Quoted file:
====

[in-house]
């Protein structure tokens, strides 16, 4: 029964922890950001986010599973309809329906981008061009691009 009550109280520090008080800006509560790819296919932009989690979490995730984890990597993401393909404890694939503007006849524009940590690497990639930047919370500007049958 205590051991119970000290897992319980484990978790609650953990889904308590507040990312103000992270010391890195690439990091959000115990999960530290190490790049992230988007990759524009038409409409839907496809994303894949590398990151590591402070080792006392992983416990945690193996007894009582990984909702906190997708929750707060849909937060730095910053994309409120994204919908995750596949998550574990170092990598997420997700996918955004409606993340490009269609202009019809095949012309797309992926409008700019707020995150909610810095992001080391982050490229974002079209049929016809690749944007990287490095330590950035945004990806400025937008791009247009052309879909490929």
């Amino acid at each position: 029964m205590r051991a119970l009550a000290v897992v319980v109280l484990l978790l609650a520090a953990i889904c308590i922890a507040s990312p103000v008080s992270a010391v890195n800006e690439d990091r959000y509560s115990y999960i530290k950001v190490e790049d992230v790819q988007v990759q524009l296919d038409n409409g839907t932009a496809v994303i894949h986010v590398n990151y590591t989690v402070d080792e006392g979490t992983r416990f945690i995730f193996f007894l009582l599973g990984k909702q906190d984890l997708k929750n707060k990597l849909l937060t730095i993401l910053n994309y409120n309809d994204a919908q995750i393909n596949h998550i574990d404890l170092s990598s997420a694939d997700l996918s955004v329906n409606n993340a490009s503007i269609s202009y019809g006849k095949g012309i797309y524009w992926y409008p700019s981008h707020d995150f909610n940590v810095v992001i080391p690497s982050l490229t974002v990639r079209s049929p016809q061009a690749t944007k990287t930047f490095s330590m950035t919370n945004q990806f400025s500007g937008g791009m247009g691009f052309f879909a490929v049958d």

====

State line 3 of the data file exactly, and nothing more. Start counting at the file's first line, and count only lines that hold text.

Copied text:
């Amino acid at each position: 029964m205590r051991a119970l009550a000290v897992v319980v109280l484990l978790l609650a520090a953990i889904c308590i922890a507040s990312p103000v008080s992270a010391v890195n800006e690439d990091r959000y509560s115990y999960i530290k950001v190490e790049d992230v790819q988007v990759q524009l296919d038409n409409g839907t932009a496809v994303i894949h986010v590398n990151y590591t989690v402070d080792e006392g979490t992983r416990f945690i995730f193996f007894l009582l599973g990984k909702q906190d984890l997708k929750n707060k990597l849909l937060t730095i993401l910053n994309y409120n309809d994204a919908q995750i393909n596949h998550i574990d404890l170092s990598s997420a694939d997700l996918s955004v329906n409606n993340a490009s503007i269609s202009y019809g006849k095949g012309i797309y524009w992926y409008p700019s981008h707020d995150f909610n940590v810095v992001i080391p690497s982050l490229t974002v990639r079209s049929p016809q061009a690749t944007k990287t930047f490095s330590m950035t919370n945004q990806f400025s500007g937008g791009m247009g691009f052309f879909a490929v049958d």